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Are Antidepressants Safe to Use in Youth?

Raymond W. Lam, MD, FRCPC

Reprinted from "Treatments for young people" issue of Visions Journal, 2006, 3 (1), p. 7-9

Suicide is a tragic outcome of clinical depression and is a highly emotional topic. So, it is not surprising that there has been so much emotion and confusion over recent reports that newer antidepressant medications like SSRIs (selective serotonin reuptake inhibitors),1 thought to treat depression, might actually cause suicidal thoughts and behaviours in young people. Health Canada and the United States Food and Drug Administration (FDA) recently issued strong warnings to physicians that antidepressants may be associated with increased suicidal ideas or behaviours in youth (children and teenagers).

Are SSRIs safe to use in youth? Like many mental health issues, this simple question is quite complicated—but it needs to be answered scientifically rather than emotionally. It is a complicated question because suicidal ideas are commonly experienced in depression, but can vary in intensity over time. Also, while suicidal ideas are common, suicidal behaviours (attempts or deaths by suicide) are thankfully rare compared to the number of people who are treated for depression. Therefore, whether a treatment causes or worsens suicidal ideas is difficult to separate from the effects of the underlying illness.

The Health Canada and FDA warnings were based on an analysis of the pediatric antidepressant clinical trials submitted to the FDA and drug regulatory agencies in other countries (not including Canada).3 In these clinical trials, youth with depression agreed to be randomly assigned (like with a fl ip of a coin) to taking an antidepressant drug or a placebo (an inactive substance, like a sugar pill). Neither they nor the doctors knew which treatment they were taking. Depressive symptoms and side effects were measured weekly, and after eight to 12 weeks the effects of the drug were found by comparing patients taking the drug to those taking placebo.

In the 24 studies (involving a total of about 5000 youths), there were no deaths by suicide, and no individual study showed any increase in suicidal behaviour in those youths who were taking the antidepressant.3 However, when all the studies were combined, there were slightly more suicidal behaviours in patients taking an antidepressant compared to those who took a placebo. The estimate was that for every 100 youths treated with a placebo, one might expect one to three of them to show suicidal behaviours in the fi rst two months of treatment, while for every 100 patients treated with an antidepressant, two to six youths would show suicidal behaviours.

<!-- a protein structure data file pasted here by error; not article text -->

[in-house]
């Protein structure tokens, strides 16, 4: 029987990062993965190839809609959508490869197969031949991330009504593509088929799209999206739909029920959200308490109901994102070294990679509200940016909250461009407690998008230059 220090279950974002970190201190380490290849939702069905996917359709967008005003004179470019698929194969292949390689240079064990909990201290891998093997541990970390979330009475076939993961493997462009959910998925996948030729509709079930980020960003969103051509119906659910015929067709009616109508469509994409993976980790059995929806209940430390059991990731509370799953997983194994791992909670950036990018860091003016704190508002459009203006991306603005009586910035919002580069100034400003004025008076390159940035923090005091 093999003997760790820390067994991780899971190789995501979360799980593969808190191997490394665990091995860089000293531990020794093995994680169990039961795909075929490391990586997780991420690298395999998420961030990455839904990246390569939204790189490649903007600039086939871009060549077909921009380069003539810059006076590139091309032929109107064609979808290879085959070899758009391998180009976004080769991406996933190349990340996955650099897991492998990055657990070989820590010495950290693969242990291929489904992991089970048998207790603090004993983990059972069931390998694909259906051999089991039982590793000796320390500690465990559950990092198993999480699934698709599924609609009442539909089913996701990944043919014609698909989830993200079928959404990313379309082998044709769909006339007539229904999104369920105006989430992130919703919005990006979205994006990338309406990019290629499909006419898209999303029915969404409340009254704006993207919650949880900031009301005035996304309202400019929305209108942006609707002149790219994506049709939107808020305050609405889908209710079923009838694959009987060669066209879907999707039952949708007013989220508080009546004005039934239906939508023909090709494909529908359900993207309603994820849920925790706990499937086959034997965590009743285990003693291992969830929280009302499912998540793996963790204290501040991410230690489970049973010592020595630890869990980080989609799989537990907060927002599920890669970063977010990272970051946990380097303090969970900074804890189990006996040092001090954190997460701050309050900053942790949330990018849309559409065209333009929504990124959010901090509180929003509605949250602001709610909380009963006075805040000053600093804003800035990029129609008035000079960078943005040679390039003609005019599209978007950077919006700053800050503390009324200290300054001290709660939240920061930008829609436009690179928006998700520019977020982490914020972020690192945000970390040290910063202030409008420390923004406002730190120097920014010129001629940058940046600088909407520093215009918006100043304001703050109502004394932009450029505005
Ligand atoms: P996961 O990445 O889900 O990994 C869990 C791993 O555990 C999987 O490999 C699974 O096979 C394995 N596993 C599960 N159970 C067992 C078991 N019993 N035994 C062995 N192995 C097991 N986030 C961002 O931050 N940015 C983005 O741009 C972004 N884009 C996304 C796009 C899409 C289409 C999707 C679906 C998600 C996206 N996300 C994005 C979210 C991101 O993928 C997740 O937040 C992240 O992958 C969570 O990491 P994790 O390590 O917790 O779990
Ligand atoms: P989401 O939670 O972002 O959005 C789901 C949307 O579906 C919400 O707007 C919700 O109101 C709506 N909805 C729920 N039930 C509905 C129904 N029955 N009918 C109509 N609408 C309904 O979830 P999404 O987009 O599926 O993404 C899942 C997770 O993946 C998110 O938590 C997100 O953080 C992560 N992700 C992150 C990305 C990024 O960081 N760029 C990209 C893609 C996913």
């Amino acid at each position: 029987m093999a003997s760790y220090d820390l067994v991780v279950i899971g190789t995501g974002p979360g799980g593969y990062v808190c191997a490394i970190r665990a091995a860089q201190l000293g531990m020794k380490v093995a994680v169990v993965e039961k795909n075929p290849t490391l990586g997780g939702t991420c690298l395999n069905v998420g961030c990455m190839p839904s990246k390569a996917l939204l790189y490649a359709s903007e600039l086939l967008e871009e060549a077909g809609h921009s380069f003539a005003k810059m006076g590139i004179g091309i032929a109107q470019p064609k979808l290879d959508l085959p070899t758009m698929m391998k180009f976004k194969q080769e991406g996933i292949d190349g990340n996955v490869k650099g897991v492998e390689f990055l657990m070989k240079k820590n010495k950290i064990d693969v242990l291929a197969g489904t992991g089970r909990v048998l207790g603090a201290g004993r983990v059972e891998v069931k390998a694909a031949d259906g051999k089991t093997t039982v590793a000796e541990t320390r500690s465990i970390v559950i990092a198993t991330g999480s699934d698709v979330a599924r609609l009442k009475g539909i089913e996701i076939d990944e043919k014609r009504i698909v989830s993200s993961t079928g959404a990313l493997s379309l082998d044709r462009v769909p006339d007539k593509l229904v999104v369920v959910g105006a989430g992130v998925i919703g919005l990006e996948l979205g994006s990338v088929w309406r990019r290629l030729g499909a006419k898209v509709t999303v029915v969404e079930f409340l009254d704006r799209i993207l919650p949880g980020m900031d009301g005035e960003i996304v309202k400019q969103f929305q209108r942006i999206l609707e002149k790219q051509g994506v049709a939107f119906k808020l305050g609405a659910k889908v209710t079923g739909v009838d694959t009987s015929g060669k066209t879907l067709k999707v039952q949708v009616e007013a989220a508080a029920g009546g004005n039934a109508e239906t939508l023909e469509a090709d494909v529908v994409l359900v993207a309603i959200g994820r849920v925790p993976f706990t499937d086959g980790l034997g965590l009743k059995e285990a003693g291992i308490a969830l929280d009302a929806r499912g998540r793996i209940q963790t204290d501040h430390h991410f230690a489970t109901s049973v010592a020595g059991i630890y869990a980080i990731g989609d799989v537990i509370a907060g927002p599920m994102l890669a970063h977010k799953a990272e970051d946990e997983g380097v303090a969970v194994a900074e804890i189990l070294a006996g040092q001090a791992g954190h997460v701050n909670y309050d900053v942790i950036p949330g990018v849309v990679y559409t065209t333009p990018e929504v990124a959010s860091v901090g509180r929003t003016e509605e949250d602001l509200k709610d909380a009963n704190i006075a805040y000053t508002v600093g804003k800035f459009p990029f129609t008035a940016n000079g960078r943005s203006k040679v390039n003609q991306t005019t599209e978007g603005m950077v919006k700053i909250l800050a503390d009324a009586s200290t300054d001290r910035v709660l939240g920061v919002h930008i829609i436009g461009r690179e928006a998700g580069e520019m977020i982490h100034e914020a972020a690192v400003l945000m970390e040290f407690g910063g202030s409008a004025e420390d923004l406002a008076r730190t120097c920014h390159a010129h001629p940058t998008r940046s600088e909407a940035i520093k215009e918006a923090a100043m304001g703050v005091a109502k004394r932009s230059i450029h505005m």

Unfortunately, clinical trials have limitations that make these results inconclusive. For example, patients participating in clinical trials may not reflect the “typical” patient with depression being treated in doctors’ offi ces because there are so many strict rules for participation.4 Combining results from so many studies is also a problem, because all the studies had different methods, medications, people, locations, and so on. Because of these problems, the accuracy of these results is questionable.

If antidepressants really do worsen suicidal behaviour, other types of studies should also show the same results as the combined clinical trials. “Observational” studies track large numbers of people who are prescribed antidepressants to see whether they made a suicide attempt or died by suicide.

Four large observational studies of depressed youth treated with antidepressants were reported, two in England and two in the United States. These studies each involved tens of thousands of youth treated or not treated with antidepressants, and none found evidence for increased suicide behaviours with antidepressant treatment.5-8 In fact, one study showed that the risk for suicide attempt was highest in the week before starting an antidepressant, with the risk falling sharply in the weeks after starting a medication.